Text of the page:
February 2018 Newsletter
News & Commentaries by Ron Robins
It’s official: Sustainability strategies boost revenue. “The survey found the potential to expand revenues was the most important factor when deciding to implement sustainability strategies, with 39 percent of respondents citing revenue growth as a priority. Cutting costs was identified as the main driver for sustainability initiatives by 35 percent of respondents, while 30 percent said they primarily were seeking to boost brand reputation.”
[COMMENTARY]The survey by ING shows that companies are finally understanding the benefits of sustainable strategies. It’s good news for the global economy and for ethical investors.
It’s official: Sustainability strategies boost revenue, by Madeleine Cuff, February 22, 2018, GreenBiz, USA.
Every CFO Should Know This: ’The Future Of Banking’ Ties Verified ESG Performance To Cheaper Capital. “Danone′s third-party-verified ESG performance will be ’directly impacting, upwards or downwards, the margin payable to the banks over the entire duration of the facility.’”
[COMMENTARY]This is great news and provides even more encouragement for companies to engage in ESG activities. Independent studies had verified that companies with high ESG ratings generally have a lower cost of capital. However, this is possibly the first time that it’s been directly linked to credit facilities!
Every CFO Should Know This: ’The Future Of Banking’ Ties Verified ESG Performance To Cheaper Capital, by Jay Coen Gilbert, February 20, 2018, Forbes, USA.
Banking on a Low-Carbon Future: Are the World′s Largest Banks Stepping Up to the Risks & Opportunities of Climate Change? “Banks are exposed to climate-related risks through their lending and financial service activities, including project finance, equity and debt underwriting. These risks are real and wide-ranging. A recent study estimates that the value at risk for investors from climate change, under a business-as-usual scenario, may be equivalent to a permanent reduction of up to 20% in portfolio value in just over a decade.”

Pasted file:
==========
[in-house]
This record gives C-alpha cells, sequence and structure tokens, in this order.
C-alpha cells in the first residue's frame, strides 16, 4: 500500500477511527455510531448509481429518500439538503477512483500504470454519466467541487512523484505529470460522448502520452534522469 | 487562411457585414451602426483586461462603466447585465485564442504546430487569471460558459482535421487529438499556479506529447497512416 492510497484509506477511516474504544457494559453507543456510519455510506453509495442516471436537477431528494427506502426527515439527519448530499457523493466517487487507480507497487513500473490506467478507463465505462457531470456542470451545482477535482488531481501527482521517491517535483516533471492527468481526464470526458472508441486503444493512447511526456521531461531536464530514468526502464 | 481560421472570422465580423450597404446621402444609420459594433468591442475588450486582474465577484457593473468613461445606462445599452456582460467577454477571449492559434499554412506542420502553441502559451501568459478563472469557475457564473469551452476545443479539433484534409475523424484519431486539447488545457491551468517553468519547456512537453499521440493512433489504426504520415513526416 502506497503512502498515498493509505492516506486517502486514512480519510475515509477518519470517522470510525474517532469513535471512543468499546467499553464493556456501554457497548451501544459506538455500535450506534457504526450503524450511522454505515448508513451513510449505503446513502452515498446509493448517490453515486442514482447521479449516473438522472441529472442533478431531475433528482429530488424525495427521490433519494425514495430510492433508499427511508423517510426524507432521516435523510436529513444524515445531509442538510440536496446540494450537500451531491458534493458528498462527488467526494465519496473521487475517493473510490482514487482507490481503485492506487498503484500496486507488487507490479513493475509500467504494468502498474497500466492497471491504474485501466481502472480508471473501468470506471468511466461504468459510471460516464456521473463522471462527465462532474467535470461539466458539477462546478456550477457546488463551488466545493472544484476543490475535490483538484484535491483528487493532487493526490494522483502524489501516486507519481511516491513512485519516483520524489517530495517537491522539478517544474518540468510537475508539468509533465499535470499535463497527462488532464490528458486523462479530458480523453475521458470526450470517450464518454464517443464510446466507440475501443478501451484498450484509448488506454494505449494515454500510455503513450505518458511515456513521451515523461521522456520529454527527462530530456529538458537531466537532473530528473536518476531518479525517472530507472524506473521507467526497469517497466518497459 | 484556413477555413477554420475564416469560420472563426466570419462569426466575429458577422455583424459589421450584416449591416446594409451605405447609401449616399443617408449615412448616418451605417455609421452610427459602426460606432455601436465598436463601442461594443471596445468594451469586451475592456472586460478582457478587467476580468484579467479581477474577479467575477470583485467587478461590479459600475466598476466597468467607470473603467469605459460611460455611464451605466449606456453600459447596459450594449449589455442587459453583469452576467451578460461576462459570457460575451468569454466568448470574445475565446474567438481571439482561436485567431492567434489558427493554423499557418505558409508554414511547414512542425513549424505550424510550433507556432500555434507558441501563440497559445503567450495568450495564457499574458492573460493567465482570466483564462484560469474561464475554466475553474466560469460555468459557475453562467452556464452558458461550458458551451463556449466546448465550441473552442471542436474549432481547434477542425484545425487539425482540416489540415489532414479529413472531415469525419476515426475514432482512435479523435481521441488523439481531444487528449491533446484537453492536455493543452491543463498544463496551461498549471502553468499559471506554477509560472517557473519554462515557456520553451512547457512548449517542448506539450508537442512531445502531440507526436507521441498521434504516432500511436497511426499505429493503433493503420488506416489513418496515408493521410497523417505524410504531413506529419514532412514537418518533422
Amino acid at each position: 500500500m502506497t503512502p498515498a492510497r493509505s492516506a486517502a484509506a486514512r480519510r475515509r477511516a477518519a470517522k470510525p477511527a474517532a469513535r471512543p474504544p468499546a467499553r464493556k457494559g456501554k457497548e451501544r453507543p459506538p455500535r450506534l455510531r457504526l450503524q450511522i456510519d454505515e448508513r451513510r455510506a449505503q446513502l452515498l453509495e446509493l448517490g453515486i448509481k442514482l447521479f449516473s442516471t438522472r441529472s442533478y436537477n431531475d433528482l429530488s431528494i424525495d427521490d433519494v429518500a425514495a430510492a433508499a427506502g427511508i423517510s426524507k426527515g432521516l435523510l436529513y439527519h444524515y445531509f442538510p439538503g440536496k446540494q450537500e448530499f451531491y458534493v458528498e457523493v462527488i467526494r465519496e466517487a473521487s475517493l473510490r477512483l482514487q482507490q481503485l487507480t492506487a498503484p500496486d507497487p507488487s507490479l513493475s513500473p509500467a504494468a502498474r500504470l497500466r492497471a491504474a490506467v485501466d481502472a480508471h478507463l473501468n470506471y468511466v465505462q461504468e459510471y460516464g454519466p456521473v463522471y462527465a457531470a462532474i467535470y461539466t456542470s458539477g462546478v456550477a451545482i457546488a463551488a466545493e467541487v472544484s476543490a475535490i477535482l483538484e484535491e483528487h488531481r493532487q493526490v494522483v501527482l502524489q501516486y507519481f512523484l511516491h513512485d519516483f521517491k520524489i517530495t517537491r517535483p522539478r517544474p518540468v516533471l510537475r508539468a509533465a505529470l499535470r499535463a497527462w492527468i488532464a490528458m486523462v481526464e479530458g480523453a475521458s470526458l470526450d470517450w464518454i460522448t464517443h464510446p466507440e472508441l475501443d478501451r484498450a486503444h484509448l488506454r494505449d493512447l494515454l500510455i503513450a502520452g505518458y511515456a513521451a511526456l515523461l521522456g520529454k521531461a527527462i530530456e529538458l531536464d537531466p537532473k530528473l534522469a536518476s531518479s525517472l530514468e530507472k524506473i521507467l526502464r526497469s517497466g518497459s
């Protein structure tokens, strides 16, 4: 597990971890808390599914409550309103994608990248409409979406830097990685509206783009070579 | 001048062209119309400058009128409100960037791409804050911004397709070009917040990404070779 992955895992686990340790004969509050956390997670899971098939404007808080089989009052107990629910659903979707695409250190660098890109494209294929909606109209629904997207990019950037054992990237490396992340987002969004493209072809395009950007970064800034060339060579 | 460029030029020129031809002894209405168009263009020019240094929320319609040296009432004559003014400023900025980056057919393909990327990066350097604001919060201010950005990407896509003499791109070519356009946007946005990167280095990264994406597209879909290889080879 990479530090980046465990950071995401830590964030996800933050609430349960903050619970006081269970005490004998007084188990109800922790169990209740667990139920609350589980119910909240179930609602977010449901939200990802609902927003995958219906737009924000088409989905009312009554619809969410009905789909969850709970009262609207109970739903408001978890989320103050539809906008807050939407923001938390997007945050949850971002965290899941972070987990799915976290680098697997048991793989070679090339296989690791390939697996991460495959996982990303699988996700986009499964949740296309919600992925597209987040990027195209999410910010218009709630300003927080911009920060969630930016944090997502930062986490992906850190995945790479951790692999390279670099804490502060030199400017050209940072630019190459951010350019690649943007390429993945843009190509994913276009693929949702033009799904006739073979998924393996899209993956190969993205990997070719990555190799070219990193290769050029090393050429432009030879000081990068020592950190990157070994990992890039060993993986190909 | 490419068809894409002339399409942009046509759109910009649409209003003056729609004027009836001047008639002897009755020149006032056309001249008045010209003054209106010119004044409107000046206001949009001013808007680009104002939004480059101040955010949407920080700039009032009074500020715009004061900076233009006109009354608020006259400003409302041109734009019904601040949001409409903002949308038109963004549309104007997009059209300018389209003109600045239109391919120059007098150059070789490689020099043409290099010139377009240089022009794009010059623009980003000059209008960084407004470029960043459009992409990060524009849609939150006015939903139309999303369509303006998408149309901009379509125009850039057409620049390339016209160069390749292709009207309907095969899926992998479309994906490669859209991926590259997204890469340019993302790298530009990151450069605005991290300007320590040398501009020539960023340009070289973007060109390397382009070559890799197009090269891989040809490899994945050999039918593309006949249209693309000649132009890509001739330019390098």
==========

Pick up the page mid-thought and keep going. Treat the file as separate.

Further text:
[COMMENTARY]Great analysis of the state of global banking with respect to their financial risks and opportunities concerning fossil fuels.
Banking on a Low-Carbon Future: Are the World′s Largest Banks Stepping Up to the Risks & Opportunities of Climate Change? February 2018, Boston Common Asset Management, USA.
Carbon Clean 200–2018 Q1. “We are happy to present the 2018 Q1 Clean200… list of publicly traded companies that are leading the way with solutions for the transition to a clean energy future.”
[COMMENTARY]This is a terrific list by two of the most respected organizations in the ESG space. And unlike most other ESG related rated rankings, this list is updated quarterly!
Carbon Clean 200–2018 Q1, February 16, 2018, As You Sow and Corporate Knights, Canada.
Ethisphere Institute Announces 135 Companies Honored as World′s Most Ethical Companies. “Ethisphere′s notion that financial value and ethics are inexorably tied together has been borne out through long-term tracking of how the stock prices of publicly traded honorees compare to the U.S. Large Cap Index. The research found that listed World′s Most Ethical Companies outperformed the large cap sector over five years by 10.72 percent and over three years by 4.88 percent. Ethisphere refers to this as the Ethics Premium.”
[COMMENTARY]Ethisphere’s report is the absolute opposite of ReRisk’s report below! Here we have the most ethical companies — according to their methodology. It’s a good idea to read Ethisphere’s and RepRisk’s reports together.
Ethisphere Institute Announces 135 Companies Honored as World′s Most Ethical Companies, press release, February 12, 2018, Ethisphere, USA.
RepRisk Releases the Most Controversial Companies 2017 Report. “Eight of Ten Companies Included Were Exposed to Severe Governance Issues, in Particular Bribery and Corruption.”